Michael Ryan, PhD (Drexel University) Associate Department Head of Graduate Studies. Assistant Teaching Professor. Microbial Source Tracking (MST); Quantitative Microbial Risk Assessment (QMRA); dynamic engineering systems modeling; molecular microbial biology; phylogenetics; metagenomics; bioinformatics; environmental statistics; engineering economics; microbiology; potable and waste water quality; environmental management systems.
Christopher Sales, PhD (University of California, Berkeley). Associate Professor. Environmental microbiology and biotechnology; biodegradation of environmental contaminants; microbial processes for energy and resource recovery from waste; application of molecular biology, analytical chemistry and bioinformatic techniques to study environmental biological systems.
Yared Shifferaw, PhD (Johns Hopkins University). Assistant Professor. Computational and experimental mechanics; structural stability; optimization; health monitoring and hazard mitigation; sustainable structures; emerging materials; thin-walled structures and metallic structures.
Kurt Sjoblom, PhD (Massachusetts Institute of Technology). Assistant Professor. Laboratory testing of geomaterials, geotechnical engineering, foundation engineering.
Sabrina Spatari, PhD (University of Toronto). Associate Professor. Industrial ecology; development and application of life cycle assessment (LCA) and material flow analysis (MFA) methods for guiding engineering and policy decisions; specific interest in biomass and bioenergy, biofuels, and urban infrastructure.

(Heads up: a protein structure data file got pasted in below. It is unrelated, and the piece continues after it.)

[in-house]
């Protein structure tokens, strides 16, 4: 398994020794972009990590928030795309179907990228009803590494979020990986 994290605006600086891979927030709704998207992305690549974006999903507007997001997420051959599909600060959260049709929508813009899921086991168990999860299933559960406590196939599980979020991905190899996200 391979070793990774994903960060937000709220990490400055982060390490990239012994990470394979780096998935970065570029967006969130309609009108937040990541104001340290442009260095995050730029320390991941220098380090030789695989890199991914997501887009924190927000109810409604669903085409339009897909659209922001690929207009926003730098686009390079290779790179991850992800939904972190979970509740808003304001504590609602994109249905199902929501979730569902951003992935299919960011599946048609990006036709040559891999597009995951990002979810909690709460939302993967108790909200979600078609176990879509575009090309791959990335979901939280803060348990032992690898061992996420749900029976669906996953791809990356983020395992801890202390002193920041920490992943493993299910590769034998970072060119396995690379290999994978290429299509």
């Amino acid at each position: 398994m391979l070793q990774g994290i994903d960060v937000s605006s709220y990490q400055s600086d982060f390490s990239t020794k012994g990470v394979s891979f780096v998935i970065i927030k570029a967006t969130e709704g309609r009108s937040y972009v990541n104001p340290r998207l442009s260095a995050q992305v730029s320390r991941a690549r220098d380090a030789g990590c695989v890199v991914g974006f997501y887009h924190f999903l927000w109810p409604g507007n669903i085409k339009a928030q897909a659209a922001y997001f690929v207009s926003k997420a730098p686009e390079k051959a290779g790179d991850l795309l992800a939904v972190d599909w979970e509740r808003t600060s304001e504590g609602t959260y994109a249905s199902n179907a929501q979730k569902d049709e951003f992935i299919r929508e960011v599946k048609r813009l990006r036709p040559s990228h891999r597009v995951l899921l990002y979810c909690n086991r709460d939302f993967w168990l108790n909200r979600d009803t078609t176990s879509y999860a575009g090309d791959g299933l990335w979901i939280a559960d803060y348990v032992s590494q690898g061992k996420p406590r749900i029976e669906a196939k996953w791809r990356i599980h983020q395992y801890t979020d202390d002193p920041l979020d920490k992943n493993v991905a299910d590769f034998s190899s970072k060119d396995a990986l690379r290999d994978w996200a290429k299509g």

Robert Swan Associate Teaching Professor. Geotechnical and Geosynthetic Engineering; soil/geosynthetic interaction and performance; laboratory and field geotechnical/geosynthetic testing.
Michael Waring, PhD (University of Texas-Austin) Associate Department Head for Undergraduate Programs; Director of Architectural Engineering Program. Associate Professor. Indoor air quality and building sustainability; indoor particulate matter fate and transport; indoor chemistry and particle formation; secondary impacts of control technologies and strategies.
Jin Wen, PhD (University of Iowa). Associate Professor. Architectural engineering; Building Energy Efficiency; Intelligent Building; Net-zero Building; and Indoor Air Quality.
Aspasia Zerva, PhD (University of Illinois). Professor. Earthquake engineering; mechanics; seismology; structural reliability; system identification; advanced computational computational methods in structural analysis.

Emeritus Faculty

Harry G. Harris, PhD (Cornell University). Professor Emeritus. Structural models; dynamics of structures, plates and shells; industrialized building construction.
Richard Weggel, PhD (University of Illinois) Samuel S. Baxter Professor Emeritus; Civil and Environmental Engineering. Professor Emeritus. Coastal engineering; hydraulics engineering; hydrology.
Richard Woodring, PhD (University of Illinois) Dean of Engineering Emeritus. Professor Emeritus. Structural engineering, reinforced concrete.